Here’s a good question to reflect on: when was the last time you stepped outside of your comfort zone?
Comfort zones exist for a reason; they provide a sense of peace and safety, and the confidence that comes from knowing what to expect. As such, they do an excellent job of protecting us from danger, impulsive decision-making, and potential embarrassment. However, the flipside is that our comfort zones also protect us from growth.
Sometimes, a comfort zone is just a cleverly-disguised cage, holding you back from achieving your true potential. When you’re “comfortable” in a position, you stop striving for greatness, which means that you stay in the same place rather than moving forward. Although staying still can seem like a good thing at first, it can too often hold you back – especially when it comes to standing out in your career.
Here are five ways your comfort zone might be holding you back from achieving your professional ambitions.
You’re Not Reaching Your Goals
Everyone wants to feel comfortable in their jobs; we spend a large portion of our lives at work, so it’s crucial to feel satisfied with what you do. That’s why organisations invest so much time into company culture to attract and retain the right talent.
However, when you’re too comfortable in your position, you can begin to be swallowed by it. Eventually, you realise that you’re not making any progress towards your long-term goals, you’re just standing in place.
There’s a common idea among successful people that you’re either moving forward, or you’re letting your ambitions die. If you stay in the same place for too long, you may miss out on opportunities to explore new roles and challenges that improve your quality of life.
You’re Not Networking
The easiest way to change up your work life and step out of your comfort zone is to look for ways to network and collaborate with others. Take advantage of opportunities to work on challenging projects with others on your team. Even if you discover that you don’t like the work, you’ll still be investing some time into networking, which can be crucial for your future.
Whether it’s done online or in person, networking can be challenging; talking to people we don’t know and advocating for ourselves are things most people would rather avoid, regardless of their qualifications or experience. However, expanding your professional network is an essential part of career development in today’s competitive job market.
Not only will regular updates on LinkedIn allow your network to keep up with the work that you’re doing, but it can also serve as an excellent tool for recruitment. You wouldn’t want to miss out on the next big step in your finance career, just because networking was outside of your comfort zone.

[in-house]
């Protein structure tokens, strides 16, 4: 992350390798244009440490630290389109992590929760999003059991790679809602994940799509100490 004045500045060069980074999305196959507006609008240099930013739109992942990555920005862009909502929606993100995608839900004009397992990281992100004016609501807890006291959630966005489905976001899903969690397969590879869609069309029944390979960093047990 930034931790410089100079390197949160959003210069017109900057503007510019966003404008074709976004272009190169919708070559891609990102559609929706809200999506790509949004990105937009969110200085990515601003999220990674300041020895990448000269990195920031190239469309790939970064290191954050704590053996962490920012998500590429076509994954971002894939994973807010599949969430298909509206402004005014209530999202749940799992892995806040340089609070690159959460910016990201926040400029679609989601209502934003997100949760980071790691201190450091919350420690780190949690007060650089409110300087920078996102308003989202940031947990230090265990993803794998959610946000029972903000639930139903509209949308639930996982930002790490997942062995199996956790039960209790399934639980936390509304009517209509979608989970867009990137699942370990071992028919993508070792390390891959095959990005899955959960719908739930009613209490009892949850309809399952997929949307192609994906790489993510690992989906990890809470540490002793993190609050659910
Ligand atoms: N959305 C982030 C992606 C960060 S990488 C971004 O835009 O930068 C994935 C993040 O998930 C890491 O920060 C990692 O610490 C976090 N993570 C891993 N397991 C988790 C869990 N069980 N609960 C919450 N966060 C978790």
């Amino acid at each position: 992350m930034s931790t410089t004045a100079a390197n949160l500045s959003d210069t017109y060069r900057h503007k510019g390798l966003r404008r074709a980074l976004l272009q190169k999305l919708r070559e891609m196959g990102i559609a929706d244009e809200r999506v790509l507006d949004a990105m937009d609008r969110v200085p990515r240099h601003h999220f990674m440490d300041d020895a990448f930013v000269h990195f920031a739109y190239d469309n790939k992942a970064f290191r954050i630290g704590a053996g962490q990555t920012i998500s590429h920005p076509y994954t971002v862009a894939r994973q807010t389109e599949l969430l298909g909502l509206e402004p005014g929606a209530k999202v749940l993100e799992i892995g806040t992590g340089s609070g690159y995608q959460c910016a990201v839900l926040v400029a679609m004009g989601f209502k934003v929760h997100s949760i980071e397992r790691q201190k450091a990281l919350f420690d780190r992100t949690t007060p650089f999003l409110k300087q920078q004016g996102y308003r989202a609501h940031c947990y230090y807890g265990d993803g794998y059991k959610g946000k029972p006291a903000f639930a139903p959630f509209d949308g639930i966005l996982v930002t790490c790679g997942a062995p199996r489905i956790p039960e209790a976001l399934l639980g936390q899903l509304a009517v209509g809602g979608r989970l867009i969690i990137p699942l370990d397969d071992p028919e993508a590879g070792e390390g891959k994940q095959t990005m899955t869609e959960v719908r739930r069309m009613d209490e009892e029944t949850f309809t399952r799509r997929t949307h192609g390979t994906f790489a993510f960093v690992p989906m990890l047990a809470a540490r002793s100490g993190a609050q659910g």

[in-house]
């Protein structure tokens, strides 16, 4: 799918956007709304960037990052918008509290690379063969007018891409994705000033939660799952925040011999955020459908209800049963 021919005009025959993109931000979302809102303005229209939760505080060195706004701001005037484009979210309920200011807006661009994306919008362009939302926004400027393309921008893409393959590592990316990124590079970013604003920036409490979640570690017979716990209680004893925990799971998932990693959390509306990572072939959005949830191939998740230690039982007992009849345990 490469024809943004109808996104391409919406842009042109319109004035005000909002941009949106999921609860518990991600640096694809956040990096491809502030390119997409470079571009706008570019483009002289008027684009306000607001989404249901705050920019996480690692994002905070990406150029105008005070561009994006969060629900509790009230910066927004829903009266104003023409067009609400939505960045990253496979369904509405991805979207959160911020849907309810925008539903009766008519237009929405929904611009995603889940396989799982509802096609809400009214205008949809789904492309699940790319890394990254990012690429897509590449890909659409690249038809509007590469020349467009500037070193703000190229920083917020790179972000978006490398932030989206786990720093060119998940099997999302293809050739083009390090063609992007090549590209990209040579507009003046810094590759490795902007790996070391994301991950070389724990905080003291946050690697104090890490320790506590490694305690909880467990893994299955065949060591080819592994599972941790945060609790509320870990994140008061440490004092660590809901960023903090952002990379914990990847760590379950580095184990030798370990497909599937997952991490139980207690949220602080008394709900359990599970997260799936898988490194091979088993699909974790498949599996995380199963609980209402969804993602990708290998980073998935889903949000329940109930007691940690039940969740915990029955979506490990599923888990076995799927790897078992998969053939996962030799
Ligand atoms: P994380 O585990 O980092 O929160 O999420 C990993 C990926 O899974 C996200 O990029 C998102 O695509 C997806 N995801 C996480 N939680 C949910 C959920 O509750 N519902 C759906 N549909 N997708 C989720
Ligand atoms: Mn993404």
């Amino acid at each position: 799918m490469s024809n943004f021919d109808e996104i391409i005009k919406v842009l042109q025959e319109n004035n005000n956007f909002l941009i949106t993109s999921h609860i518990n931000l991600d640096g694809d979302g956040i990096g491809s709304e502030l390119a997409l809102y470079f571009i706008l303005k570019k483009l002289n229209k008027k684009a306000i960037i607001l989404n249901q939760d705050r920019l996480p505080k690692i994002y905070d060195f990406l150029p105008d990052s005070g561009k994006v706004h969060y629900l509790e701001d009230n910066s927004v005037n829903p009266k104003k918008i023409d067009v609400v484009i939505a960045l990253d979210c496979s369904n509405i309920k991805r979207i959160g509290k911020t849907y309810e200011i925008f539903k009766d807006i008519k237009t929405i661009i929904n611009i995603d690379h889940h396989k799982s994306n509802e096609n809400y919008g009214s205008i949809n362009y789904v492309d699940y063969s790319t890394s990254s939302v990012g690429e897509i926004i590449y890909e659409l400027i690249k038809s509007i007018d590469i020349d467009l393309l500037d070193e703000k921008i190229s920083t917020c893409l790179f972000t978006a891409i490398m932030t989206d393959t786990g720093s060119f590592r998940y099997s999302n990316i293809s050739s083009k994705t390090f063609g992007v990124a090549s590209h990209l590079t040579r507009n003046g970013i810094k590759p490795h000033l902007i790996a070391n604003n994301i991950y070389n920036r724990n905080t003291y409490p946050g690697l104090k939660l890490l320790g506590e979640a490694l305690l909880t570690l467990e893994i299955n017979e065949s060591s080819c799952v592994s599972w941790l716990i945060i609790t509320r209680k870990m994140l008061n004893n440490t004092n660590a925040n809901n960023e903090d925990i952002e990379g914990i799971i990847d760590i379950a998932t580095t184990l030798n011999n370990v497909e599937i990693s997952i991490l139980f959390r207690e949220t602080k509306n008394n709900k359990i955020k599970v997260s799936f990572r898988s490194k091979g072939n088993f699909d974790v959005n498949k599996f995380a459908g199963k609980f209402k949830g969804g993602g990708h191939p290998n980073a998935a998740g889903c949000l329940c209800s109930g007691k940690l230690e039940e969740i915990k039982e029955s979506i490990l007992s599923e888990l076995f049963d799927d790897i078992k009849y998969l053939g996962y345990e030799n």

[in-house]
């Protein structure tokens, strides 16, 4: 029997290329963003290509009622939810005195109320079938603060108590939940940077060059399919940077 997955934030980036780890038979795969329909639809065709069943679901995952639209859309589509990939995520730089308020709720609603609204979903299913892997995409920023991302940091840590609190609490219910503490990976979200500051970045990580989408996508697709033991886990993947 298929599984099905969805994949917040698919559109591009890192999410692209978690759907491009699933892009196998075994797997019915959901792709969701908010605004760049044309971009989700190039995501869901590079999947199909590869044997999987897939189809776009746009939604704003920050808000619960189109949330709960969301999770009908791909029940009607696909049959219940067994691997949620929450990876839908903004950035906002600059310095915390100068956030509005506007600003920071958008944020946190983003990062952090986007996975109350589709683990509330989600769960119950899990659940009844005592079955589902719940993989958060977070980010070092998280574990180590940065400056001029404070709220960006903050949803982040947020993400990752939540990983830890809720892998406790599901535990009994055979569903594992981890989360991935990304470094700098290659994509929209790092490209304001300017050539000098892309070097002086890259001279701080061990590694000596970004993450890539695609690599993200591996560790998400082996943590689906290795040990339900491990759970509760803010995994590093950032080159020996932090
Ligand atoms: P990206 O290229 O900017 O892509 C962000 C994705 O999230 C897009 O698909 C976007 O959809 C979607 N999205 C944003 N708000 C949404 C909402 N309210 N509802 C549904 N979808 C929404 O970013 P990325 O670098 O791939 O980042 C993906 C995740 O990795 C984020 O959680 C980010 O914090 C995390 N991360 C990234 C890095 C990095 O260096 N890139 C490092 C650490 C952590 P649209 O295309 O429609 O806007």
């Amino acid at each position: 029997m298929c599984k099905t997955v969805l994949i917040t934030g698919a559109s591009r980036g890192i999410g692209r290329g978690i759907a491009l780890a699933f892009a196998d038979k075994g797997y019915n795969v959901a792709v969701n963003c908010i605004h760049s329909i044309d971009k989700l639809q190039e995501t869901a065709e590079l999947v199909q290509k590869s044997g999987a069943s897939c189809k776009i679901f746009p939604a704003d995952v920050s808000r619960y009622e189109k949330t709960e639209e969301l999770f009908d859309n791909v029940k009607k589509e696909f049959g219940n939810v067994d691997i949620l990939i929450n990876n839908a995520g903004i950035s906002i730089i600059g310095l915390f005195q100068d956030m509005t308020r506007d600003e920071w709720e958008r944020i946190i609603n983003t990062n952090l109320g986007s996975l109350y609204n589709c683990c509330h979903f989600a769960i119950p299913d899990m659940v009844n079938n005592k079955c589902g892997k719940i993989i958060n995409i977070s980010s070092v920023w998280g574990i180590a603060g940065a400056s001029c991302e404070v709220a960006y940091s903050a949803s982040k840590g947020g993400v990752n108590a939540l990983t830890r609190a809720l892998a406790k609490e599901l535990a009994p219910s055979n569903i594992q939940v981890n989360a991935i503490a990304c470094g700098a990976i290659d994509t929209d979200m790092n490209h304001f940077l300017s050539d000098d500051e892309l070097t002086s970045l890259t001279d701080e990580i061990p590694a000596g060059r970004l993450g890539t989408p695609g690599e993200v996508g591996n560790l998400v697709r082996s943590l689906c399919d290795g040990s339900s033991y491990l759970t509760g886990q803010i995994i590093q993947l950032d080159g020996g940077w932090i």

You’re Afraid of Change and Failure
Fear isn’t always a bad thing; it can sometimes keep us safe from dangerous experiences. However, fear of change in the modern workplace is often detrimental to career development. With the ever-changing landscape of the finance sector, if you’re unable to evolve with the times, you may find that your career is stuck in a rut.
Often, a fear of change in the professional world comes from the desire to avoid failure. We assume that if we stick to the things we know, we’ll be less likely to make mistakes. However, the best employees know that they need to take risks from time to time.
As with being afraid of change, being afraid to fail will keep you a prisoner in your comfort zone. Rather than going after the banking career you really want, you’ll only focus on what you know how to do. We shouldn’t be afraid to fail, however, because failures pave the way for improvement and growth.
You’re Not Developing New Skills
The only way to discover your potential in any career is to experiment. You only find out more about yourself when you take on new challenges and explore unique opportunities by pushing your limits.
Trying new things in the workplace improves your chances of thriving in your career. You’ll learn more about what you like and dislike about your role so that you can pursue positions that suit you better in the future. Plus, you show that you have an experimental side with new experiences to place on your CV, which improves your chances of standing out to a future employer.
Twenty years of employment as a relationship manager is excellent, but not if you haven’t gained anything from it. On a successful finance professional’s CV, you’ll see endless accomplishments that came from each of the roles they took on, no matter how long they stayed with a firm. A career is much more than just a profession; it’s a way to develop your knowledge and talents as an individual.
You’re Starting to Settle
Finally, if you stay in your comfort zone for long enough, then you might be conditioning yourself to settle. Even if you’re no longer happy in your role, you’ll tell yourself that it’s better to stay where you are than try something new.
However, this prevents you from pursuing a life where you’re delighted by your career. You may even reject opportunities to grow and explore new things because you’re afraid of the uncertainty the future holds.
The most successful people know that sometimes, to accomplish great things, you need to be willing to embrace change. You don’t have to be a risk taker, but you should be confident in yourself to know that if you do fail, you’ll learn from it and grow from it. It’s therefore critical to be confident in your abilities and know your worth.
Future employers want to see that you are willing to try something new as evidence that you’re motivated and passionate in your professional endeavours. Don’t let your fear of the unknown or of failure hold back your career; you alone have the power to transcend the boundaries of familiarity and comfort that you’ve established for yourself.
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